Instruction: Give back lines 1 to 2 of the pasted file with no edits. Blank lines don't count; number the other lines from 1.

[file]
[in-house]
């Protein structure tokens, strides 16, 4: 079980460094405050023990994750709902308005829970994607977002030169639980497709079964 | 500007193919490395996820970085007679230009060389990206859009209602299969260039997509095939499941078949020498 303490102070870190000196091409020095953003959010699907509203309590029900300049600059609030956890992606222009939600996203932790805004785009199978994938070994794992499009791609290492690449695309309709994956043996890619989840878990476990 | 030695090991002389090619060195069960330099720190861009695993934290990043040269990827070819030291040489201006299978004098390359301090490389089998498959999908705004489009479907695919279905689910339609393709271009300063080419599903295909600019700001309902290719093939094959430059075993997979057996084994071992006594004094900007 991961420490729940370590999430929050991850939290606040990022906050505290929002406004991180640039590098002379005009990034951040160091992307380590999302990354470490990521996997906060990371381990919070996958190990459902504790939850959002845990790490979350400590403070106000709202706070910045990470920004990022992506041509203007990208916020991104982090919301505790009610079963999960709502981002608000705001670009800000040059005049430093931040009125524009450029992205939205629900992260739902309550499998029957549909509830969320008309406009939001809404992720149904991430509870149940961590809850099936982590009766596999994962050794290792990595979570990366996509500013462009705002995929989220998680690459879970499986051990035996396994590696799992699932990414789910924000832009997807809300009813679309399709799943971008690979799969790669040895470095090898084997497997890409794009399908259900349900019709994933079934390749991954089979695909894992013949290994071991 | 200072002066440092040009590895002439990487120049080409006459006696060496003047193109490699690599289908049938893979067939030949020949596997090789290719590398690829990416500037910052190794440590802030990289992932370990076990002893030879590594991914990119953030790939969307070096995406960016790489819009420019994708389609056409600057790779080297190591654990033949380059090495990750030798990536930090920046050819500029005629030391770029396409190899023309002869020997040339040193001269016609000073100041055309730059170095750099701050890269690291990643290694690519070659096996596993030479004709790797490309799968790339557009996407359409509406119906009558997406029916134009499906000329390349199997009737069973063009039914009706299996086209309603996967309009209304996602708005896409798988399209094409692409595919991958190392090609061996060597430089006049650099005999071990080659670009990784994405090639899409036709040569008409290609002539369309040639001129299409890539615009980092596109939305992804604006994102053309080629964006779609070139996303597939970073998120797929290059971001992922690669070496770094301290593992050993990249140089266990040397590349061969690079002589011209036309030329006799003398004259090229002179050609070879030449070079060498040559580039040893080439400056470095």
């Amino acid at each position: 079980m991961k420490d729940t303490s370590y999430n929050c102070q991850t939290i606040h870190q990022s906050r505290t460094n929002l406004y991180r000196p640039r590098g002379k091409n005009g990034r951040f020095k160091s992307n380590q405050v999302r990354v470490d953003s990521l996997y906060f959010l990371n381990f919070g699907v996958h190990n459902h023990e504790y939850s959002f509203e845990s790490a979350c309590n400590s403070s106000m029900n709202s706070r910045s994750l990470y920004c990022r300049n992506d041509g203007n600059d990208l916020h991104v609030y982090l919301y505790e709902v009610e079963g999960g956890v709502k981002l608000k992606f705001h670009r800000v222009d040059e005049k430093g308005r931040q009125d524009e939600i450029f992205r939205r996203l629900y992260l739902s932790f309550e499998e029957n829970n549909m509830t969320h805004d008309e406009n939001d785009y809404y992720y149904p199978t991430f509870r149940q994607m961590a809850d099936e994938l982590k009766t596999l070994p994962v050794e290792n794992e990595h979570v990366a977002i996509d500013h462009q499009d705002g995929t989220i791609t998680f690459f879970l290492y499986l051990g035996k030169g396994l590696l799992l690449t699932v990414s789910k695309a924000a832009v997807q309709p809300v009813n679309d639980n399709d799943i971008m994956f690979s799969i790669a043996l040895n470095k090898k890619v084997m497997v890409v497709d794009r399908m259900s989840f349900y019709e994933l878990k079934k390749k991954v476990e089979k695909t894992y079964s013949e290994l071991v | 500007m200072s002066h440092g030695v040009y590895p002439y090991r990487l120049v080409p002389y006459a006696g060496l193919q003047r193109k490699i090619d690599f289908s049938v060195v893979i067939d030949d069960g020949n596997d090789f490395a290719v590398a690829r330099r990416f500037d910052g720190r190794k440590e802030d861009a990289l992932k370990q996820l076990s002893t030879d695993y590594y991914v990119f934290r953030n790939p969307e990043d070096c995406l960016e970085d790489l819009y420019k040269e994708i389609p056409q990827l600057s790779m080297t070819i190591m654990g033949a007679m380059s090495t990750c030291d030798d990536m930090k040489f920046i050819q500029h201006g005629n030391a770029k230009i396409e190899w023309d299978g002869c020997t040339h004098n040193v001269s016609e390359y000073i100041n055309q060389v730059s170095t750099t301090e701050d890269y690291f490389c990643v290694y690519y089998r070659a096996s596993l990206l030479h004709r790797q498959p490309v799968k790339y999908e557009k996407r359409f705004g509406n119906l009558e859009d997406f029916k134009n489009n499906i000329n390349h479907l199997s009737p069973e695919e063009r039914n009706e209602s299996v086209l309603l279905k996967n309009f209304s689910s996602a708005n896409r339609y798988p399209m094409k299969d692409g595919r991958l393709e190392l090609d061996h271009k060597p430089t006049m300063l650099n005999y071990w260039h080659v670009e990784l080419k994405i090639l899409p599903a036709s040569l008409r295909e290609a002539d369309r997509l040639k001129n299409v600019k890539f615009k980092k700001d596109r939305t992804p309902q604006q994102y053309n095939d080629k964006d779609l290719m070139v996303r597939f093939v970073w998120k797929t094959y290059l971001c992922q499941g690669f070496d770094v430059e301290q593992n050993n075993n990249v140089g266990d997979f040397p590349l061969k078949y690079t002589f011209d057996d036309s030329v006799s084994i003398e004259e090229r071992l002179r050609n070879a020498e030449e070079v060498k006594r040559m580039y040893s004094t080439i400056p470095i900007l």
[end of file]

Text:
[in-house]
């Protein structure tokens, strides 16, 4: 079980460094405050023990994750709902308005829970994607977002030169639980497709079964 | 500007193919490395996820970085007679230009060389990206859009209602299969260039997509095939499941078949020498 303490102070870190000196091409020095953003959010699907509203309590029900300049600059609030956890992606222009939600996203932790805004785009199978994938070994794992499009791609290492690449695309309709994956043996890619989840878990476990 | 030695090991002389090619060195069960330099720190861009695993934290990043040269990827070819030291040489201006299978004098390359301090490389089998498959999908705004489009479907695919279905689910339609393709271009300063080419599903295909600019700001309902290719093939094959430059075993997979057996084994071992006594004094900007 991961420490729940370590999430929050991850939290606040990022906050505290929002406004991180640039590098002379005009990034951040160091992307380590999302990354470490990521996997906060990371381990919070996958190990459902504790939850959002845990790490979350400590403070106000709202706070910045990470920004990022992506041509203007990208916020991104982090919301505790009610079963999960709502981002608000705001670009800000040059005049430093931040009125524009450029992205939205629900992260739902309550499998029957549909509830969320008309406009939001809404992720149904991430509870149940961590809850099936982590009766596999994962050794290792990595979570990366996509500013462009705002995929989220998680690459879970499986051990035996396994590696799992699932990414789910924000832009997807809300009813679309399709799943971008690979799969790669040895470095090898084997497997890409794009399908259900349900019709994933079934390749991954089979695909894992013949290994071991 | 200072002066440092040009590895002439990487120049080409006459006696060496003047193109490699690599289908049938893979067939030949020949596997090789290719590398690829990416500037910052190794440590802030990289992932370990076990002893030879590594991914990119953030790939969307070096995406960016790489819009420019994708389609056409600057790779080297190591654990033949380059090495990750030798990536930090920046050819500029005629030391770029396409190899023309002869020997040339040193001269016609000073100041055309730059170095750099701050890269690291990643290694690519070659096996596993030479004709790797490309799968790339557009996407359409509406119906009558997406029916134009499906000329390349199997009737069973063009039914009706299996086209309603996967309009209304996602708005896409798988399209094409692409595919991958190392090609061996060597430089006049650099005999071990080659670009990784994405090639899409036709040569008409290609002539369309040639001129299409890539615009980092596109939305992804604006994102053309080629964006779609070139996303597939970073998120797929290059971001992922690669070496770094301290593992050993990249140089266990040397590349061969690079002589011209036309030329006799003398004259090229002179050609070879030449070079060498040559580039040893080439400056470095």